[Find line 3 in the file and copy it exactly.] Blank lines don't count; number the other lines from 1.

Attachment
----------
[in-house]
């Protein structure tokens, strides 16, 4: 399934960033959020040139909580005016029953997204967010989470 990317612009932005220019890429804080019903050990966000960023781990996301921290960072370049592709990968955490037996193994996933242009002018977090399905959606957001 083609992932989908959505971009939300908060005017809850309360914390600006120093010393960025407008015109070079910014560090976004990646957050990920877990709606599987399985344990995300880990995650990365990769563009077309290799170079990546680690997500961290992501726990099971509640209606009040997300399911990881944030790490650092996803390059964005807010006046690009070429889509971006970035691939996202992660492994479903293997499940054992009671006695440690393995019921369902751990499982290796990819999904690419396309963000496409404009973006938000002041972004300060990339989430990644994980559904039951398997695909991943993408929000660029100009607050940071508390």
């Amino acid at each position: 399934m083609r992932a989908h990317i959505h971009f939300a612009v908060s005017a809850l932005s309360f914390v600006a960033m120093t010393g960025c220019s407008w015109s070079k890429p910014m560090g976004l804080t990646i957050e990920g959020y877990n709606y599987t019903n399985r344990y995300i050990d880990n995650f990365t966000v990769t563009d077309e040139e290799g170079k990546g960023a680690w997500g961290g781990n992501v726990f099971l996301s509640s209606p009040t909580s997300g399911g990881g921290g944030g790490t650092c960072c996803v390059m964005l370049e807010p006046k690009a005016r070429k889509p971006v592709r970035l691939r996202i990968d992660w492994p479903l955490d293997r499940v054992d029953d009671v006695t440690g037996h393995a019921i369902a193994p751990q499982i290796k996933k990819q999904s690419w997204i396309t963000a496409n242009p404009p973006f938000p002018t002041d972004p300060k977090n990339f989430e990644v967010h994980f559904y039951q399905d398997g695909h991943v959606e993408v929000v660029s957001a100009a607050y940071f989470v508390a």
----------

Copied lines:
């Amino acid at each position: 399934m083609r992932a989908h990317i959505h971009f939300a612009v908060s005017a809850l932005s309360f914390v600006a960033m120093t010393g960025c220019s407008w015109s070079k890429p910014m560090g976004l804080t990646i957050e990920g959020y877990n709606y599987t019903n399985r344990y995300i050990d880990n995650f990365t966000v990769t563009d077309e040139e290799g170079k990546g960023a680690w997500g961290g781990n992501v726990f099971l996301s509640s209606p009040t909580s997300g399911g990881g921290g944030g790490t650092c960072c996803v390059m964005l370049e807010p006046k690009a005016r070429k889509p971006v592709r970035l691939r996202i990968d992660w492994p479903l955490d293997r499940v054992d029953d009671v006695t440690g037996h393995a019921i369902a193994p751990q499982i290796k996933k990819q999904s690419w997204i396309t963000a496409n242009p404009p973006f938000p002018t002041d972004p300060k977090n990339f989430e990644v967010h994980f559904y039951q399905d398997g695909h991943v959606e993408v929000v660029s957001a100009a607050y940071f989470v508390a």